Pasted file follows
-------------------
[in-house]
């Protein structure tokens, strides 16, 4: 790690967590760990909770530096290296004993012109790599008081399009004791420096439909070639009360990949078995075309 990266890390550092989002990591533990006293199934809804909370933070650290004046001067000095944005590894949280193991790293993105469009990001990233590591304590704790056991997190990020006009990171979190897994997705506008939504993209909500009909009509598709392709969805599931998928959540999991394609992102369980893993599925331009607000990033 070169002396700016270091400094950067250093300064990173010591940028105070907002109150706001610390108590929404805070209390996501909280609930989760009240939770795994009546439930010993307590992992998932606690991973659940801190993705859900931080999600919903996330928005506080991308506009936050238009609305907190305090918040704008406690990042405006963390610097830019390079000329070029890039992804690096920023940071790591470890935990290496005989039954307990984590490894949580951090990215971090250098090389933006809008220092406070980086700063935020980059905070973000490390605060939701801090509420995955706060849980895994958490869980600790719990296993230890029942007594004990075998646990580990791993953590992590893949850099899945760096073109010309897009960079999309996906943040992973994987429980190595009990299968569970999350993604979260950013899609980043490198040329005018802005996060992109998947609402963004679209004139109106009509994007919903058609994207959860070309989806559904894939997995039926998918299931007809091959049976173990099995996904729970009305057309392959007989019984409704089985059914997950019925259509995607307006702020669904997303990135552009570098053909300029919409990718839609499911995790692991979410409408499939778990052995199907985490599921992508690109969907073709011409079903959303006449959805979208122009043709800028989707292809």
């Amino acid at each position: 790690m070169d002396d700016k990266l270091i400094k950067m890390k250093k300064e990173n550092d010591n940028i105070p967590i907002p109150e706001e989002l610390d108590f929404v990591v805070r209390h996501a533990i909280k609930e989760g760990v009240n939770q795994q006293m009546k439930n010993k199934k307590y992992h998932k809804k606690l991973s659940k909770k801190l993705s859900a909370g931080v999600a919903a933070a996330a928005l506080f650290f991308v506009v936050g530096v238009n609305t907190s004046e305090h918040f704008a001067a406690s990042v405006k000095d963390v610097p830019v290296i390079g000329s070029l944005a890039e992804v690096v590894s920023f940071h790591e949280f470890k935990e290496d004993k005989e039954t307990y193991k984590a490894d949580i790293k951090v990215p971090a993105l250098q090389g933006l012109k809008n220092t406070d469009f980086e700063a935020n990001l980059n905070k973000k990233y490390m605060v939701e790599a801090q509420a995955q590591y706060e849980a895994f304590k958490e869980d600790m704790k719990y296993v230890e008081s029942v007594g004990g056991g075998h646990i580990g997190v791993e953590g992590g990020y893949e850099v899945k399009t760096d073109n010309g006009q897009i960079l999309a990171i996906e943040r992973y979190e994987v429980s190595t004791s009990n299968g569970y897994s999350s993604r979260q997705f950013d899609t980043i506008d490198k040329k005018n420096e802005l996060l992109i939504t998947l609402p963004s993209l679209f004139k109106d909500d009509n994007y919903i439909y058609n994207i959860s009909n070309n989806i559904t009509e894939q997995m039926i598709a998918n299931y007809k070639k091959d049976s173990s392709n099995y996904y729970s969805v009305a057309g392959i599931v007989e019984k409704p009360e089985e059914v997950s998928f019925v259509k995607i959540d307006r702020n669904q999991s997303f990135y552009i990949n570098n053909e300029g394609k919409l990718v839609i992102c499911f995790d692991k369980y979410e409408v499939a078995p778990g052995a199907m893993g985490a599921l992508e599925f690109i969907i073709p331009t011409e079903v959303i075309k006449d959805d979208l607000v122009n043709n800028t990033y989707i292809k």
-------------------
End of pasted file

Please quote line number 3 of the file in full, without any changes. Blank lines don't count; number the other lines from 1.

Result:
């Amino acid at each position: 790690m070169d002396d700016k990266l270091i400094k950067m890390k250093k300064e990173n550092d010591n940028i105070p967590i907002p109150e706001e989002l610390d108590f929404v990591v805070r209390h996501a533990i909280k609930e989760g760990v009240n939770q795994q006293m009546k439930n010993k199934k307590y992992h998932k809804k606690l991973s659940k909770k801190l993705s859900a909370g931080v999600a919903a933070a996330a928005l506080f650290f991308v506009v936050g530096v238009n609305t907190s004046e305090h918040f704008a001067a406690s990042v405006k000095d963390v610097p830019v290296i390079g000329s070029l944005a890039e992804v690096v590894s920023f940071h790591e949280f470890k935990e290496d004993k005989e039954t307990y193991k984590a490894d949580i790293k951090v990215p971090a993105l250098q090389g933006l012109k809008n220092t406070d469009f980086e700063a935020n990001l980059n905070k973000k990233y490390m605060v939701e790599a801090q509420a995955q590591y706060e849980a895994f304590k958490e869980d600790m704790k719990y296993v230890e008081s029942v007594g004990g056991g075998h646990i580990g997190v791993e953590g992590g990020y893949e850099v899945k399009t760096d073109n010309g006009q897009i960079l999309a990171i996906e943040r992973y979190e994987v429980s190595t004791s009990n299968g569970y897994s999350s993604r979260q997705f950013d899609t980043i506008d490198k040329k005018n420096e802005l996060l992109i939504t998947l609402p963004s993209l679209f004139k109106d909500d009509n994007y919903i439909y058609n994207i959860s009909n070309n989806i559904t009509e894939q997995m039926i598709a998918n299931y007809k070639k091959d049976s173990s392709n099995y996904y729970s969805v009305a057309g392959i599931v007989e019984k409704p009360e089985e059914v997950s998928f019925v259509k995607i959540d307006r702020n669904q999991s997303f990135y552009i990949n570098n053909e300029g394609k919409l990718v839609i992102c499911f995790d692991k369980y979410e409408v499939a078995p778990g052995a199907m893993g985490a599921l992508e599925f690109i969907i073709p331009t011409e079903v959303i075309k006449d959805d979208l607000v122009n043709n800028t990033y989707i292809k």